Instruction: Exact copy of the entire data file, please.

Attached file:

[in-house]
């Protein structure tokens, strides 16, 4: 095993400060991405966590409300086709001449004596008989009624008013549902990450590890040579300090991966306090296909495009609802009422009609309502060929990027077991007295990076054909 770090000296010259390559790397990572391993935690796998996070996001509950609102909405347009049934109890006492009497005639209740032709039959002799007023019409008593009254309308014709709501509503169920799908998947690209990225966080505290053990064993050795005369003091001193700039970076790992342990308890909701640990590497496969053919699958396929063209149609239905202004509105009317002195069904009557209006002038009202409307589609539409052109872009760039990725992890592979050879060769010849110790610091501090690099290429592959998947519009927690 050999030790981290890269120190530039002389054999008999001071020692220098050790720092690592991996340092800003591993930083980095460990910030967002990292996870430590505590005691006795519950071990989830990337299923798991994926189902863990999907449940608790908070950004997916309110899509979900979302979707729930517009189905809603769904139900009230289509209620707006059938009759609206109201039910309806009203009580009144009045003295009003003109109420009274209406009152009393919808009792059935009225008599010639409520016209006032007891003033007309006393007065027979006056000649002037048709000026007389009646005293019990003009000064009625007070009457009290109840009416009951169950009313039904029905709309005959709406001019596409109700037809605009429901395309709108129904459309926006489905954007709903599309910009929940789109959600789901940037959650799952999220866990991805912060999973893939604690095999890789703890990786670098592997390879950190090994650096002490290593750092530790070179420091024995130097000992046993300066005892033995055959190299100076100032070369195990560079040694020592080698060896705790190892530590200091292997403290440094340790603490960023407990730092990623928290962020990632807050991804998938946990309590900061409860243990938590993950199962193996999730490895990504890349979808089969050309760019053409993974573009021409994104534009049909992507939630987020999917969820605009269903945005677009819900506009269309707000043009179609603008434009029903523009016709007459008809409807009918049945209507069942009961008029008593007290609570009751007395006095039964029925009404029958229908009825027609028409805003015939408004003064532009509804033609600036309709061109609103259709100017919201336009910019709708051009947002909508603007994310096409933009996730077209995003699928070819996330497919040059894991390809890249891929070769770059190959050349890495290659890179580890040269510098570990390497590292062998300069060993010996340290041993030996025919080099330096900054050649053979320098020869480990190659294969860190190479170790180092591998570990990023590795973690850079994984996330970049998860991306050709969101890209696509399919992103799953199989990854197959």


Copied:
[in-house]
């Protein structure tokens, strides 16, 4: 095993400060991405966590409300086709001449004596008989009624008013549902990450590890040579300090991966306090296909495009609802009422009609309502060929990027077991007295990076054909 770090000296010259390559790397990572391993935690796998996070996001509950609102909405347009049934109890006492009497005639209740032709039959002799007023019409008593009254309308014709709501509503169920799908998947690209990225966080505290053990064993050795005369003091001193700039970076790992342990308890909701640990590497496969053919699958396929063209149609239905202004509105009317002195069904009557209006002038009202409307589609539409052109872009760039990725992890592979050879060769010849110790610091501090690099290429592959998947519009927690 050999030790981290890269120190530039002389054999008999001071020692220098050790720092690592991996340092800003591993930083980095460990910030967002990292996870430590505590005691006795519950071990989830990337299923798991994926189902863990999907449940608790908070950004997916309110899509979900979302979707729930517009189905809603769904139900009230289509209620707006059938009759609206109201039910309806009203009580009144009045003295009003003109109420009274209406009152009393919808009792059935009225008599010639409520016209006032007891003033007309006393007065027979006056000649002037048709000026007389009646005293019990003009000064009625007070009457009290109840009416009951169950009313039904029905709309005959709406001019596409109700037809605009429901395309709108129904459309926006489905954007709903599309910009929940789109959600789901940037959650799952999220866990991805912060999973893939604690095999890789703890990786670098592997390879950190090994650096002490290593750092530790070179420091024995130097000992046993300066005892033995055959190299100076100032070369195990560079040694020592080698060896705790190892530590200091292997403290440094340790603490960023407990730092990623928290962020990632807050991804998938946990309590900061409860243990938590993950199962193996999730490895990504890349979808089969050309760019053409993974573009021409994104534009049909992507939630987020999917969820605009269903945005677009819900506009269309707000043009179609603008434009029903523009016709007459008809409807009918049945209507069942009961008029008593007290609570009751007395006095039964029925009404029958229908009825027609028409805003015939408004003064532009509804033609600036309709061109609103259709100017919201336009910019709708051009947002909508603007994310096409933009996730077209995003699928070819996330497919040059894991390809890249891929070769770059190959050349890495290659890179580890040269510098570990390497590292062998300069060993010996340290041993030996025919080099330096900054050649053979320098020869480990190659294969860190190479170790180092591998570990990023590795973690850079994984996330970049998860991306050709969101890209696509399919992103799953199989990854197959």